The early life and career of Vito Corleone in 1920s New York is portrayed while his son, Michael, expands and tightens his grip on his crime syndicate stretching from Lake Tahoe, Nevada to pre-revolution 1958 Cuba.
When the aging head of a famous crime family decides to transfer his position to one of his subalterns, a series of unfortunate events start happening to the family, and a war begins between all the well-known families leading to insolence, deportation, murder and revenge, and ends with the favorable successor being finally chosen. Written by
J. S. Golden
James Caan improvised the part where he throws the FBI photographer to the ground. The extra's frightened reaction is genuine. He also came up with the idea of throwing money at the man to make up for breaking his camera. As he put it "Where I came from, you broke something, you replaced it or repaid the owner." See more »
When Tom is talking to Woltz about putting Johnny into is new film, when they are standing by the door, the right side of Woltz and the left side of Tom are in light, but in a close up the same sides are completely in shadow. See more »
I believe in America. America has made my fortune. And I raised my daughter in the American fashion. I gave her freedom but I taught her never to dishonor her family. She found a "boy friend," not an Italian. She went to the movies with him. She stayed out late. I didn't protest. Two months ago he took her for a drive, with another boy friend. They made her drink whiskey and then they tried to take advantage of her. She resisted. She kept her honor. So they beat her. Like an animal...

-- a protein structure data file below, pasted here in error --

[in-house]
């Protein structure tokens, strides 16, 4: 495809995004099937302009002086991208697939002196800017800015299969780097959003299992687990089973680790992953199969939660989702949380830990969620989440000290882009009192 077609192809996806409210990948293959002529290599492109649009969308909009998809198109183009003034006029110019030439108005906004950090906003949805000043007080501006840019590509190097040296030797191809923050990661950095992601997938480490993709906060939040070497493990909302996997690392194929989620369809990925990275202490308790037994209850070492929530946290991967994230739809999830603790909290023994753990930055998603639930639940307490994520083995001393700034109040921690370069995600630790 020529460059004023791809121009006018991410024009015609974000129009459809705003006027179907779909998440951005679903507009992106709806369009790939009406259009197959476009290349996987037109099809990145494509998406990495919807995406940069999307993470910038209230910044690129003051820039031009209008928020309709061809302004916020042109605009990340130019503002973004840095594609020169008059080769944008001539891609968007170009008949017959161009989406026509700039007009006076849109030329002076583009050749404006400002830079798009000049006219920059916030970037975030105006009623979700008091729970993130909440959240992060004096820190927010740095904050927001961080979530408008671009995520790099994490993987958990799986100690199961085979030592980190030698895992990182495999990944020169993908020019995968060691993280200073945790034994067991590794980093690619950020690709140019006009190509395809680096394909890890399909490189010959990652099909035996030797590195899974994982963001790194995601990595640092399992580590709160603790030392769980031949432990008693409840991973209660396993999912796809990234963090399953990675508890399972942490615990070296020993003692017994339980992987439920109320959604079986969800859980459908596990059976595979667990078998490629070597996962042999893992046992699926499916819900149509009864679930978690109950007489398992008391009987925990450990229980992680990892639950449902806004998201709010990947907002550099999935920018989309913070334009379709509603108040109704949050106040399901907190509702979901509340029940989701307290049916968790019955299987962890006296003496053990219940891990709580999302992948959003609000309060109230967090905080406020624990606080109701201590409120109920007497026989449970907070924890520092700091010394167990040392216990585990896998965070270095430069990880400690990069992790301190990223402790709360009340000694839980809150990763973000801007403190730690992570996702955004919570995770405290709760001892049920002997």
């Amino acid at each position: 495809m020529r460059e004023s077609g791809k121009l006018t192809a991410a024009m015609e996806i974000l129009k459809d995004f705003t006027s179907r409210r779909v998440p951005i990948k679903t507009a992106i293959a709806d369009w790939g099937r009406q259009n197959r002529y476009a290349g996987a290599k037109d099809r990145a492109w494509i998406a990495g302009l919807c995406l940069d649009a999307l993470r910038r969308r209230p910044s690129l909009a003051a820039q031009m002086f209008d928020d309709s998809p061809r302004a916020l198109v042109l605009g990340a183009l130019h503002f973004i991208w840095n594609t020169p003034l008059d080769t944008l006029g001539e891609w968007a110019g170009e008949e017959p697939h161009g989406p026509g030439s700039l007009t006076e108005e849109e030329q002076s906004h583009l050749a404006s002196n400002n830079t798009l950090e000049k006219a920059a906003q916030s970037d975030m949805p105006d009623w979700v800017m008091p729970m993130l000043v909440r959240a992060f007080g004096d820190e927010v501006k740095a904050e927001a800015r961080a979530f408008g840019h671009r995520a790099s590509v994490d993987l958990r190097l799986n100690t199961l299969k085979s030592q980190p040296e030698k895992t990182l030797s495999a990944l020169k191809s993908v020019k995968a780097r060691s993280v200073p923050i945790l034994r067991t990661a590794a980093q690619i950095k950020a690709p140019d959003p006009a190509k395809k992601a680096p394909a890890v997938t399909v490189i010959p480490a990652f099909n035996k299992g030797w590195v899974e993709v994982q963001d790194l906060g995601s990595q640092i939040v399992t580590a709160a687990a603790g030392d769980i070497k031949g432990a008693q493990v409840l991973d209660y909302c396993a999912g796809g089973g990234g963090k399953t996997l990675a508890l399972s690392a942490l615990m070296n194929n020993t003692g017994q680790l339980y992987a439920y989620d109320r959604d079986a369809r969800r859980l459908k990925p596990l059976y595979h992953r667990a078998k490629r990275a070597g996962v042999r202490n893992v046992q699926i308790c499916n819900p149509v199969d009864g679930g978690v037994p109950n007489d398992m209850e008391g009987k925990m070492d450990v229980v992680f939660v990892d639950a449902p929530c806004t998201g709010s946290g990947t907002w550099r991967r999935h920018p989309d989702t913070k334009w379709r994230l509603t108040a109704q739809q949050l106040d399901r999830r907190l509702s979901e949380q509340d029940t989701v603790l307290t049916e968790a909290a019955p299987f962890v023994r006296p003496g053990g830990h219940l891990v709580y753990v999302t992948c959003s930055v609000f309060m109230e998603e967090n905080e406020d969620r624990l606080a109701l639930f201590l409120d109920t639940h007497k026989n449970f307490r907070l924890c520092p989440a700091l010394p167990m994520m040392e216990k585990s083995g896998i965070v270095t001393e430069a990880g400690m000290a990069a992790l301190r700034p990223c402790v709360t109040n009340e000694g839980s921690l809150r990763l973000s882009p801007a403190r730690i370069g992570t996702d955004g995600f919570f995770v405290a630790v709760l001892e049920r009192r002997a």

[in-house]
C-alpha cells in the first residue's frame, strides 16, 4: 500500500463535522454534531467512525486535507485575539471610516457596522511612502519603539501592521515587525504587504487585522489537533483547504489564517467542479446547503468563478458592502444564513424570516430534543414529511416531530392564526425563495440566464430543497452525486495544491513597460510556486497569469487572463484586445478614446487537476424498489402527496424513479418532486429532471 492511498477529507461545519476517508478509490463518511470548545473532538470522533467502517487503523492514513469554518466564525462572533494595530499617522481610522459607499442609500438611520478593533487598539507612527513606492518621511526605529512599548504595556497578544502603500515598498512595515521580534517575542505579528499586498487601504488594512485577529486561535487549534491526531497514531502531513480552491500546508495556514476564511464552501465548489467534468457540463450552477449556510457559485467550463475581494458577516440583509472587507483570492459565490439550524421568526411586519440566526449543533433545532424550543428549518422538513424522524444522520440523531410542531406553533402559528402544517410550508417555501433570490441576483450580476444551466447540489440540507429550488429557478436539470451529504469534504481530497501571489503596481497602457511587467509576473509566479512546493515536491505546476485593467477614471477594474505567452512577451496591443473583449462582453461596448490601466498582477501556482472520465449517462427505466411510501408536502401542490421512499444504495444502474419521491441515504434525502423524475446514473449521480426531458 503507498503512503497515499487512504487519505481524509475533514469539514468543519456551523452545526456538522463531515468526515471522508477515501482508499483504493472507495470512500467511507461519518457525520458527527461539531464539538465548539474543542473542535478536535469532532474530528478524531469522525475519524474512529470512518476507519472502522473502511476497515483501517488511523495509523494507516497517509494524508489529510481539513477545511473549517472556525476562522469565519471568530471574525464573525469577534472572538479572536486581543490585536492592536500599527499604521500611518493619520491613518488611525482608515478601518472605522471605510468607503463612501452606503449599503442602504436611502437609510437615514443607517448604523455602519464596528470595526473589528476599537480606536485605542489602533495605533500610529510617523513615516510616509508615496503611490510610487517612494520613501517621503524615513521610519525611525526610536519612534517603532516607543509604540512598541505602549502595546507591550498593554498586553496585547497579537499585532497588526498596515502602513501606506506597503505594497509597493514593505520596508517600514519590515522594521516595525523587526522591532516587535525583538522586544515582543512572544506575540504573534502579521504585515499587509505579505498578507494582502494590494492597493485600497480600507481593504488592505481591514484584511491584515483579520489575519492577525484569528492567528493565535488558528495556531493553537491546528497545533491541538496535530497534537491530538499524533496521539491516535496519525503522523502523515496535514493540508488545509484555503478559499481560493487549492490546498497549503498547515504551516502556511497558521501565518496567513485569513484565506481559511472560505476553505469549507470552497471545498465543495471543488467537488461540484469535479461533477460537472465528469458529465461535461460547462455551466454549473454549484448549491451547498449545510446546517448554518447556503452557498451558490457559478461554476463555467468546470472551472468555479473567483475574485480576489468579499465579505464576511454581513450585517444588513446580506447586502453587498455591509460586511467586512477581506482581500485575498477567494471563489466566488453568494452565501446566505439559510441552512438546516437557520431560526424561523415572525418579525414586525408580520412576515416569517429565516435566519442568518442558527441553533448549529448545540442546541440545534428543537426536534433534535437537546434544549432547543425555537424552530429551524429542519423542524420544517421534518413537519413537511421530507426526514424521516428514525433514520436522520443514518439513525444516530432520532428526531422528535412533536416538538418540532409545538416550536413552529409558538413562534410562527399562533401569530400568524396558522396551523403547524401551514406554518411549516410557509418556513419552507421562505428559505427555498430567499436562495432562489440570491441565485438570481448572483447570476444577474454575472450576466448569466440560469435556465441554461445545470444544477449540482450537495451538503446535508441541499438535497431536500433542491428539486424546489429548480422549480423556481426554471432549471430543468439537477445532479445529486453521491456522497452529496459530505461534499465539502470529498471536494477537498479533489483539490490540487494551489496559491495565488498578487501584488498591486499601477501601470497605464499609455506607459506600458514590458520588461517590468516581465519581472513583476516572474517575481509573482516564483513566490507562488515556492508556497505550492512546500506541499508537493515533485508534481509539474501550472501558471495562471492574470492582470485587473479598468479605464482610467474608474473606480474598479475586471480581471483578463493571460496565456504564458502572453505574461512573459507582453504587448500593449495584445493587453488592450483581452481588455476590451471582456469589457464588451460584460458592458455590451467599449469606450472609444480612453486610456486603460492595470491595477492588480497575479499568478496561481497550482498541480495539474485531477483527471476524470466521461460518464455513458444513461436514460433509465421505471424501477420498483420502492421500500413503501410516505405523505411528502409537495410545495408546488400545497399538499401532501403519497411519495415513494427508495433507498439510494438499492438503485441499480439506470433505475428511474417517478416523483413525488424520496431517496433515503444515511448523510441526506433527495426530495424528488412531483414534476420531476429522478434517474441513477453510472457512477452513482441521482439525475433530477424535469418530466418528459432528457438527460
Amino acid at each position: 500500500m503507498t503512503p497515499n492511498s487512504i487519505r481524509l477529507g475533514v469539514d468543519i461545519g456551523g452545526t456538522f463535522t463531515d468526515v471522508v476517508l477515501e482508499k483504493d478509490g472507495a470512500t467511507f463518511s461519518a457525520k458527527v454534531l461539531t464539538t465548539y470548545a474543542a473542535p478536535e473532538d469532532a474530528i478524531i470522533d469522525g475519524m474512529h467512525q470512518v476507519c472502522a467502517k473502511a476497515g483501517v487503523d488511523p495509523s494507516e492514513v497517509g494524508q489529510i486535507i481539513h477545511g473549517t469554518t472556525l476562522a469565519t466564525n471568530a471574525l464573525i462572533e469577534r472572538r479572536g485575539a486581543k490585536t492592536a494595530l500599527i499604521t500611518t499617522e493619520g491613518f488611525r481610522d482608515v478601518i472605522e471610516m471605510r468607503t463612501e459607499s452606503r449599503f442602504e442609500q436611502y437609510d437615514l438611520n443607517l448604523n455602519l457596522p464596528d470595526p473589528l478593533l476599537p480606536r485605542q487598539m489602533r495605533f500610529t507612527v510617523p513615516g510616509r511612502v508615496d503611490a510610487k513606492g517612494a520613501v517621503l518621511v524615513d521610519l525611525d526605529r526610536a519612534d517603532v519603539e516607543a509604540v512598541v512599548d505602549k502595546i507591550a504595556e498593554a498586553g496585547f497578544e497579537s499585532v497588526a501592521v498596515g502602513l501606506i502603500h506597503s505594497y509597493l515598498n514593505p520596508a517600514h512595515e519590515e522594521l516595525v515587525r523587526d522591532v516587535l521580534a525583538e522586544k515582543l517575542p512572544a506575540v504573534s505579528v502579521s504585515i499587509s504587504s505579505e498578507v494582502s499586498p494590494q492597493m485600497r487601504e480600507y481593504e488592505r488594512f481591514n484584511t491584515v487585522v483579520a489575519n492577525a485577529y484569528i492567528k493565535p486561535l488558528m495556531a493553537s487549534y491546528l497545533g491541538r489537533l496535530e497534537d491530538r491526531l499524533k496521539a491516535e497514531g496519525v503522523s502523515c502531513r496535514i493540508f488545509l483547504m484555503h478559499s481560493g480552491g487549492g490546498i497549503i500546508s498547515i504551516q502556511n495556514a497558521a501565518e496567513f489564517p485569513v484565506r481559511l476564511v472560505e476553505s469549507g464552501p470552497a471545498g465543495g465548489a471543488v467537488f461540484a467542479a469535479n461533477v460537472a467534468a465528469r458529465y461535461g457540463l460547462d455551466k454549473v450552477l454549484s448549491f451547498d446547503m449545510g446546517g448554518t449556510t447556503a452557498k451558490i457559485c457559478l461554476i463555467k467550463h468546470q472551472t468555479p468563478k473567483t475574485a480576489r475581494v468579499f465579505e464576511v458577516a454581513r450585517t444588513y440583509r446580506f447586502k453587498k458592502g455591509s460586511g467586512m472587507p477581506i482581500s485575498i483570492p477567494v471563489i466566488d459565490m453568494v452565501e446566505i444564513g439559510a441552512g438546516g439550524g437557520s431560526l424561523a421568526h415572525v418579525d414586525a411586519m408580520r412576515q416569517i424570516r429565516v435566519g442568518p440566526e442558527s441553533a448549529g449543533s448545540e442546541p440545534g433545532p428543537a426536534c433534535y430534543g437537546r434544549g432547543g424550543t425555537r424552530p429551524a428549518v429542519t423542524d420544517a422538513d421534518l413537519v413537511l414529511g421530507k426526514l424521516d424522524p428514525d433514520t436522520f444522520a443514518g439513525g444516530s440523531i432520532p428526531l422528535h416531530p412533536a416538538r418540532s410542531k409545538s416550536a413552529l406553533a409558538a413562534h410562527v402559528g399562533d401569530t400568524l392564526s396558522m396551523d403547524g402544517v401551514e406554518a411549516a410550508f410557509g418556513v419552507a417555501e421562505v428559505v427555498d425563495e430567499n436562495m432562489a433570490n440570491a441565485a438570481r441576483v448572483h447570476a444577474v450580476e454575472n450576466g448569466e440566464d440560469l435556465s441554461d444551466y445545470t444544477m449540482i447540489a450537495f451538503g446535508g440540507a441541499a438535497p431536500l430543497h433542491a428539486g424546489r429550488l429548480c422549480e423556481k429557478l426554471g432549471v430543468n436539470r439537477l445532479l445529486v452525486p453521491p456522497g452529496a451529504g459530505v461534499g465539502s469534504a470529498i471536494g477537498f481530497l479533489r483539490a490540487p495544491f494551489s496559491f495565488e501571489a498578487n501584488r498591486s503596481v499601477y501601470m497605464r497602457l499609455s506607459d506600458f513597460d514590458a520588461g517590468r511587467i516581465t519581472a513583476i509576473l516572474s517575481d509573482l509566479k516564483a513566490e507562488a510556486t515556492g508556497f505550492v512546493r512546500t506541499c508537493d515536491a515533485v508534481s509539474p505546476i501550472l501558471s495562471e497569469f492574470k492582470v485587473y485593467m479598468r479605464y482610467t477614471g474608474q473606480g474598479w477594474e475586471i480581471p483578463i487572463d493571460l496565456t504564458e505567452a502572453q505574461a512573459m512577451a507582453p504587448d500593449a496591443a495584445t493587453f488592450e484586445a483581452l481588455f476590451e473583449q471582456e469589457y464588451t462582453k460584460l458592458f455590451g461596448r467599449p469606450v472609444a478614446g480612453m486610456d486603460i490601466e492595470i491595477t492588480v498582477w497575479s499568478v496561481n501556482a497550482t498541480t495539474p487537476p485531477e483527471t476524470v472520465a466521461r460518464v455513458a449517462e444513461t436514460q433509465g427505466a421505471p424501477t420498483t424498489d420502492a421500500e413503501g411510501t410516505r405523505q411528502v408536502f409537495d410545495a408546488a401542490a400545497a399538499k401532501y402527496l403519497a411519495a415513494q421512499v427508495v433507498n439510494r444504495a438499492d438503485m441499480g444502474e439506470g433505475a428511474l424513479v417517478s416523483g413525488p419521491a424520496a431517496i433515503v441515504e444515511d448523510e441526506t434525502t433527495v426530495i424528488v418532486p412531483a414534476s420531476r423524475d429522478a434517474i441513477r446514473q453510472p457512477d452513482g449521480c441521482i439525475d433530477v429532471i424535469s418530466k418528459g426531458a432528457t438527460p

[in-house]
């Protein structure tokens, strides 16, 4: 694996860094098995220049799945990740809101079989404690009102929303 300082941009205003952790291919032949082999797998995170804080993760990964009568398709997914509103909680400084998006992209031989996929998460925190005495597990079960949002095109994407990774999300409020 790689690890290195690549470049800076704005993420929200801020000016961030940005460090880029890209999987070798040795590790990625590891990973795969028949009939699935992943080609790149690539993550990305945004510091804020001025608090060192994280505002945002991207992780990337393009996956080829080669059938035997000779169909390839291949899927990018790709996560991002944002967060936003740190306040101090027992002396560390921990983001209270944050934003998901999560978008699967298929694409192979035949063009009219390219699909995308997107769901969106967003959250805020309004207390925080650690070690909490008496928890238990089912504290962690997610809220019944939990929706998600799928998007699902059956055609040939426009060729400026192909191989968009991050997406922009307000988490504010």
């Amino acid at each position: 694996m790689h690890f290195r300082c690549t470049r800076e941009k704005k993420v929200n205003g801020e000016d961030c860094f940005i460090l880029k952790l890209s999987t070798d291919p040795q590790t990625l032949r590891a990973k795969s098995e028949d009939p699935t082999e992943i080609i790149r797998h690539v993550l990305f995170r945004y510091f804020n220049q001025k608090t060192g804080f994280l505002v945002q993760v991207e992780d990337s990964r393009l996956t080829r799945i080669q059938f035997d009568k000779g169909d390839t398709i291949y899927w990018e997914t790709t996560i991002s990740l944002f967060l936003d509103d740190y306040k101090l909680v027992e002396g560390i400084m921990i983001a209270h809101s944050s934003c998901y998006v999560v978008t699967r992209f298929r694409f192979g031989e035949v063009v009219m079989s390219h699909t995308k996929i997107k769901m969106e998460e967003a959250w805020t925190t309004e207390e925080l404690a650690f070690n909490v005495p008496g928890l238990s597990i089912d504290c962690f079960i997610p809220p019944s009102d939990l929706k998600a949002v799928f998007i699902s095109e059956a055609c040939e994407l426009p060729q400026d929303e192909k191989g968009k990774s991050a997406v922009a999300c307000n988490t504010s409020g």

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Although Mario Puzo is given possessory credit at the beginning, and is credited as a screenwriter at the end, no credit is given to him on-screen as author of the original novel, even though that credit is given on the poster. This credit does appear in the second film, however. See more »
A Potpourri of Vestiges Review: A cinematic magnum opus
The Godfather is an extravaganza, nigh flawless, a cinematic magnum opus, ubiquitously acclaimed for its brilliance and for being in a league of its own. The Godfather doesn't depict poetic justice but rather portrays the triumph of perspicacious potency over abject vulnerability. The Godfather is known, not for its cogency but for its eloquence.
The movie being star-studded is decorated with a plethora of supernal performances and it won't be a hyperbole that almost every actor gave an Oscar worthy performance. Marlon Brando is exceptionally brilliant in his sterling portrayal of Vito Corleone and so is Al Pacino in his remarkable portrayal of Michael Corleone. The grandeur of Don Vito Corleone ironically lies in his austerity and inexorable equanimity.
The grandiosity of the movie is such, that even the biggest complement made about it may sound like a picayune remark. The Godfather may most aptly be described as an obituary of humanity, a requiem of mankind, owing to the pervasive violence and the brutality that it portrays in an utmost sanguinary fashion. In a nutshell, the movie has transcended all the limits of mortality only to achieve apotheosis.
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